After retiring from Caterpillar Inc., Leslie and Pat Aten of Groveland, Illinois, were looking forward to a future of spending time with their children and grandchildren at their cabin at Giant Goose Ranch in Canton.
But in April 2016, just a year after Pat’s retirement, he was diagnosed with prostate cancer. It was very advanced, Leslie said, so the couple decided to seek treatment at the Mayo Clinic where Pat had his prostate removed.
Three weeks after the surgery, Pat was doing well and the couple thought the worst was behind them.
But Leslie began noticing things. She’d leave the house and come home and the water in the kitchen would be running or all the cabinets would be open. One day she heard Pat in the other room dragging his leg. There were times of forgetfulness and personality changes.
A new diagnosis
It was Memorial Day 2016, and Leslie had already told the couple’s children she suspected something was wrong with Pat. The couple was spending the holiday at the cabin and Pat fell on the steps leading to the boat dock. Leslie took him to the emergency room at OSF HealthCare Saint Francis Medical Center where an MRI showed a large tumor on his brain.
Pat was diagnosed with glioblastoma (GBM) – the same brain cancer that recently claimed the lives of Sen. John McCain and Beau Biden, the son of former vice president Joe Biden.
“GBMs are graded from 1 to 4. Pat’s was a grade 4. It’s a terminal cancer – they tell you that from the get go,” Leslie said.
On June 2, 2016, just six weeks after his prostate surgery, Pat underwent a craniotomy by Dr. Andrew Tsung with OSF HealthCare Illinois Neurological Institute to remove as much of the large tumor as possible. Leslie said GBMs are not surgically curable and the tumor grows back. Pat’s treatment also included radiation and pill-form chemotherapy.
A return of the tumor
In October 2016, a follow-up MRI showed the tumor was back and bigger than before, Leslie said.
“We had the option of another craniotomy, but he wouldn’t be able to have radiation. Pat said, ‘no’ to another operation,” Leslie said.
Beginning care with OSF Hospice
The decision was made to begin hospice care at home with OSF Hospice. A nurse made weekly visits to check on Pat’s vitals and oversee his medication.
By November, Pat was on oxygen and had a lot of swelling due to the removal of lymph nodes during his prostate surgery. By December, Pat’s condition had really declined.
In January 2017, Pat felt he was having a heart attack. Leslie called hospice and was instructed on the medication to give him. At this point, Leslie knew she needed to better equip the couple’s home for Pat’s comfort.
Under home hospice, families are allowed respite time at the OSF Richard L. Owens Hospice Home in Peoria. Leslie and Pat decided to go to the home “so I could get the home better equipped – get a hospital bed, a lift chair …,” Leslie said.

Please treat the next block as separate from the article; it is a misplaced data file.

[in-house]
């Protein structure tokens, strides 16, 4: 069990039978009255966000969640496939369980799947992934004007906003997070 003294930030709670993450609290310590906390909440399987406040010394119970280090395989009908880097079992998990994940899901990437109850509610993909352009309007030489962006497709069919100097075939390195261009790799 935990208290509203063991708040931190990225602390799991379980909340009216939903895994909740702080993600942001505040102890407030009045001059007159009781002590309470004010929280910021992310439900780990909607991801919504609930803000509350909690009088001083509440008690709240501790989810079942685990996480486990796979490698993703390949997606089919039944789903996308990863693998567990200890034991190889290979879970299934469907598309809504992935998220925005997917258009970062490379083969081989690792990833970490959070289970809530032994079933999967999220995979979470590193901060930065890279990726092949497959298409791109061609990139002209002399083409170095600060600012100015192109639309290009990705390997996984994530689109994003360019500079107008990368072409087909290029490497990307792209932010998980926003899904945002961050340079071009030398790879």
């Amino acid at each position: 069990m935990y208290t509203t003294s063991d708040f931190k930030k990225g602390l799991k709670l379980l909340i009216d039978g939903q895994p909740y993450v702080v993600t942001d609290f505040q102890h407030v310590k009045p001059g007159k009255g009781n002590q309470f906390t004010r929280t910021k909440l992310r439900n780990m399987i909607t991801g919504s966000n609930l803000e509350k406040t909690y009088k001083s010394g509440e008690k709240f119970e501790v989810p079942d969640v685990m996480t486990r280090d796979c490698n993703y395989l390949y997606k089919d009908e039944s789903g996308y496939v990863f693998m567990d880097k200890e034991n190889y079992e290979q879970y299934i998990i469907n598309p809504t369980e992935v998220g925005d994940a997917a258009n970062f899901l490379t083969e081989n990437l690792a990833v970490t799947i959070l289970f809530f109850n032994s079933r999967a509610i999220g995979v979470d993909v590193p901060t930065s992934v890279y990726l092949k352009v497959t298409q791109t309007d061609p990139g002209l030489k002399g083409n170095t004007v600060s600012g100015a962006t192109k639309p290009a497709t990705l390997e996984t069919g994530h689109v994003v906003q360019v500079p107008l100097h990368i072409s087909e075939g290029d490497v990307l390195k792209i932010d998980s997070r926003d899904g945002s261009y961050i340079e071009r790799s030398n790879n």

“He loved it out there,” Leslie said. “Pat didn’t want to die at home.”
Pat returned home for about four weeks. OSF Hospice continued to care for him in the home with regular visits from a nurse and other support twice a week to assist him with showers. By Valentine’s Day, Pat wanted to return to the hospice home.
“They have everything you need out there. They have great care. The doctors are there to see you 24/7,” Leslie said.
Pat spent his last four months at the hospice home. He died at the age of 67 on June 14, 2017, one year and 12 days from the glioblastoma diagnosis.
“It was a wonderful, wonderful place,” Leslie said. “We stayed until the end. That was his wish.”
Her appreciation for the caregivers at the hospice home is immeasurable.
“They took care of my loved one, I could never thank them enough for what they did,” she said. “They prayed with you, they prayed with him. They not only took great care of him, they took care of me and embraced our whole family.”
Leslie has become a supporter of causes that raise money for brain cancer research.
Specifically, she supports the annual Mark Linder Walk for the Mind. The 16th annual event takes place Saturday, September 29, 2018, at the Peoria RiverPlex. The first walk was held in 2003 when Mark created it due to his experience of feeling alone when he was diagnosed with a brain tumor.
His mission was to create brain tumor awareness in the local community. Mark also wanted to raise funds for brain tumor research.
Mark lost his battle in 2005 at the age of 31 but not before he got to see his vision making a difference. Re-named after his death, the Mark Linder Walk for the Mind now attracts over 800 participants from all over Central Illinois.
A check for $80,000 was presented in 2017 to the University of Illinois College of Medicine Peoria for its Brain Tumor Research Program. For the seventh year, all net proceeds will again be donated to that research.
Click here to register for the Mark Linder Walk for the Mind.